Rollo H. Beck, an American ornithologist, quotes some notes that he recieved by a Mr. G. T. Barker on June 5, 1925, during a stay on the island of Viti Levu, Fiji: ‘Notes by Mr. G. T. Barker, Suva, Fiji. June 5, 1925’.
One of these notes is about an alleged Fijian hummingbird.:
One evening as I was sitting on the steps, I saw what I took to be a night moth settle on a hibiscus flower. …
The supposed moth kept its wings in rapid motion, while poised before the flower sucking the honey with its long slender bill.
I struck the “moth” with a fly switch which I had in my hand, and on picking it up, found that I had killed a small bird. I had seen only the pictures of humming birds but I concluded that this was one. Its slightly curved bill was black, as was the slender, pointed tail; the fine feathers on the breast were a bright red; the shoulders and patch under the tail were of darker tone.
Herewith is a sketch drawn to scale, which I made the next morning, after I found that the rats had eaten the bird from the wall where I pinned it.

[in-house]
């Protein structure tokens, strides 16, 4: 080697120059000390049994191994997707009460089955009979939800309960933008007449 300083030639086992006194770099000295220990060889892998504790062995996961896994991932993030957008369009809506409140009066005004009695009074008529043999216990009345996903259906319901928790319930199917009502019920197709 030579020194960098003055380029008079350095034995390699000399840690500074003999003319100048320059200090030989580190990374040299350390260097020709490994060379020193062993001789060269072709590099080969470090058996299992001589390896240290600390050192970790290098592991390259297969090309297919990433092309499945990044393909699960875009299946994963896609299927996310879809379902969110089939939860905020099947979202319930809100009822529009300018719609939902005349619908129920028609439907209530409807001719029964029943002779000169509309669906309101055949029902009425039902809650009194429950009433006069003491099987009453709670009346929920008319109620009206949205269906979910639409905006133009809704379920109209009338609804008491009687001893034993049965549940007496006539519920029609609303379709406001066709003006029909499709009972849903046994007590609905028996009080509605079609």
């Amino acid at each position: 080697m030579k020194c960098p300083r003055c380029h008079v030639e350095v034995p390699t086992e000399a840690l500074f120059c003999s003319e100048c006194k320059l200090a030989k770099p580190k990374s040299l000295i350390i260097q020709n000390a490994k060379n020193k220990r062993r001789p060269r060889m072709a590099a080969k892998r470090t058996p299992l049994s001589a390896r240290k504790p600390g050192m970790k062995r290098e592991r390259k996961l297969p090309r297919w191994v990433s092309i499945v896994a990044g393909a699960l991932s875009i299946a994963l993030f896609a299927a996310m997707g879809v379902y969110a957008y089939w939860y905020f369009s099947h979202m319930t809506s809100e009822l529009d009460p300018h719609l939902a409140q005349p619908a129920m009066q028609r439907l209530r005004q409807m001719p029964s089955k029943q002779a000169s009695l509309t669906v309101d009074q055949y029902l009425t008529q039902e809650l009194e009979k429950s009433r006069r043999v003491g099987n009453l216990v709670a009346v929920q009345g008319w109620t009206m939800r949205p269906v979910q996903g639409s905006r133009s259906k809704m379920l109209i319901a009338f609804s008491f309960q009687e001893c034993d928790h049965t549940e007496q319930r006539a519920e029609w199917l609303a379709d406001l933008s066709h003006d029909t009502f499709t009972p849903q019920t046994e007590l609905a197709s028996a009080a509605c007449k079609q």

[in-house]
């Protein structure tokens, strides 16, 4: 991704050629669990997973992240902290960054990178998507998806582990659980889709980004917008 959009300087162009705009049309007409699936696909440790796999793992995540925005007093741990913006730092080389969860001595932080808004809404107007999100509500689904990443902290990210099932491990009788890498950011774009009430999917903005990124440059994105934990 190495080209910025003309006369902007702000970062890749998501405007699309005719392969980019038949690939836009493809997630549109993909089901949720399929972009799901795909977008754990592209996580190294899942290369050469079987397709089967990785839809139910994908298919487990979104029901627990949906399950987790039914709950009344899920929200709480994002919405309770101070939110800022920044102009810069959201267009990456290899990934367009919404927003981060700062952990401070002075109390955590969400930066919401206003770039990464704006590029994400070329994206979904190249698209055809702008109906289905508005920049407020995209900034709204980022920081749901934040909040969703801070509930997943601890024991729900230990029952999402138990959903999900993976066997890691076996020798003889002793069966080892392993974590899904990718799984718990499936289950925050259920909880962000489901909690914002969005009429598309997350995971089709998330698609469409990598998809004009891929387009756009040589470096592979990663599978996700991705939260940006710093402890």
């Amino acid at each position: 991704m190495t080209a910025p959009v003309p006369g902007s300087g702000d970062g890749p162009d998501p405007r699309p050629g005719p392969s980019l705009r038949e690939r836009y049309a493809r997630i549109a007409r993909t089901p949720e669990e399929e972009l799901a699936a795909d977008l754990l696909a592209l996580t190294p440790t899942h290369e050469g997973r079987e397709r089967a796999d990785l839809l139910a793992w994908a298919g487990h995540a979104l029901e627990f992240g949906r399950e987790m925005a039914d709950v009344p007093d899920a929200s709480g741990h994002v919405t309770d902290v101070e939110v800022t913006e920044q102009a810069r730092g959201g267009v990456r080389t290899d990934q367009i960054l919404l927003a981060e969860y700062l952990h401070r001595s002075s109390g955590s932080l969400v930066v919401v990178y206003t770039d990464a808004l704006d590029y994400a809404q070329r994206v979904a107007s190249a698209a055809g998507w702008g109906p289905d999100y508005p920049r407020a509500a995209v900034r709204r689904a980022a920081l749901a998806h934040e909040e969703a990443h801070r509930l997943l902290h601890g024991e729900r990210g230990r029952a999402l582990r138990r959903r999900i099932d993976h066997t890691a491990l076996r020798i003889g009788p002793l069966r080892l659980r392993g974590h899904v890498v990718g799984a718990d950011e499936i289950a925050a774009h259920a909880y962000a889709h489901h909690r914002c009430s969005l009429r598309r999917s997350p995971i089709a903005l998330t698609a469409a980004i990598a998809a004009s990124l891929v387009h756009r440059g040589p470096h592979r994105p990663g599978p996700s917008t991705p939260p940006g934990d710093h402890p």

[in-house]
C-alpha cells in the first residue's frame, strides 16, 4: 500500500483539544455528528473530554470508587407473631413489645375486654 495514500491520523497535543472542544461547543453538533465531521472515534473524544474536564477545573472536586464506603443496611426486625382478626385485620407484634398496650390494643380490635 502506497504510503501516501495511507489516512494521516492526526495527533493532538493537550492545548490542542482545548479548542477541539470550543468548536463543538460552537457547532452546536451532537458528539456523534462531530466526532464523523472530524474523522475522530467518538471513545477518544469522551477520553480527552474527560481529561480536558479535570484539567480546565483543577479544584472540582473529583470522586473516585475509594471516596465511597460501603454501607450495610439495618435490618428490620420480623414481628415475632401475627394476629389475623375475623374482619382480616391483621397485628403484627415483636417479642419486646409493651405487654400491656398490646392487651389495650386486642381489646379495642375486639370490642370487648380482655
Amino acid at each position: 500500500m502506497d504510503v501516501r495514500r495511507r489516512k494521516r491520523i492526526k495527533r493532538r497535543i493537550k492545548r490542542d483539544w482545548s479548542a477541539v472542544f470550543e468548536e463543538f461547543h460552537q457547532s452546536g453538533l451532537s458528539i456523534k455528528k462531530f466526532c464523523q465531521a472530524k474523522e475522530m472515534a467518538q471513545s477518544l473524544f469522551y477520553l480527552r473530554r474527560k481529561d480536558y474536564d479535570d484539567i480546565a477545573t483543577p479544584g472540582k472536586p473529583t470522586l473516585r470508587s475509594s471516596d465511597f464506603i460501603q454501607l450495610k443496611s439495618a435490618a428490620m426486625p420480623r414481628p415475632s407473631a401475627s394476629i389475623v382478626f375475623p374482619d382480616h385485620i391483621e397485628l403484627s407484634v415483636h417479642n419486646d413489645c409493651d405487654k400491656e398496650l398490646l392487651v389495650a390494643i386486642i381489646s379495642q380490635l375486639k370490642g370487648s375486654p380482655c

“Feathers, fine as the fur of flying fox
Wings, very small
Head and back, darker than breast
Bill and legs, black” 
Of course, hummingbirds are not found outside of the Americas, and this anecdote is
supposed to have taken place on the island of Viti Levu, Fiji.
But what kind of bird is involved in this story then?
I have to confess that I have no real idea, the most likely candidate is the orange-breasted Myzomela (Myzomela jugularis Peale), however, this species hasn’t a red body.
I personally think that this account is a very bad eyewithness records, made by someone not really interested in the natural world.
 Whitney South Sea Expedition of the American Museum of Natural History. Extracts from the journal of Rollo H. Beck. Vol. 2, Dec. 1923 – Aug. 1925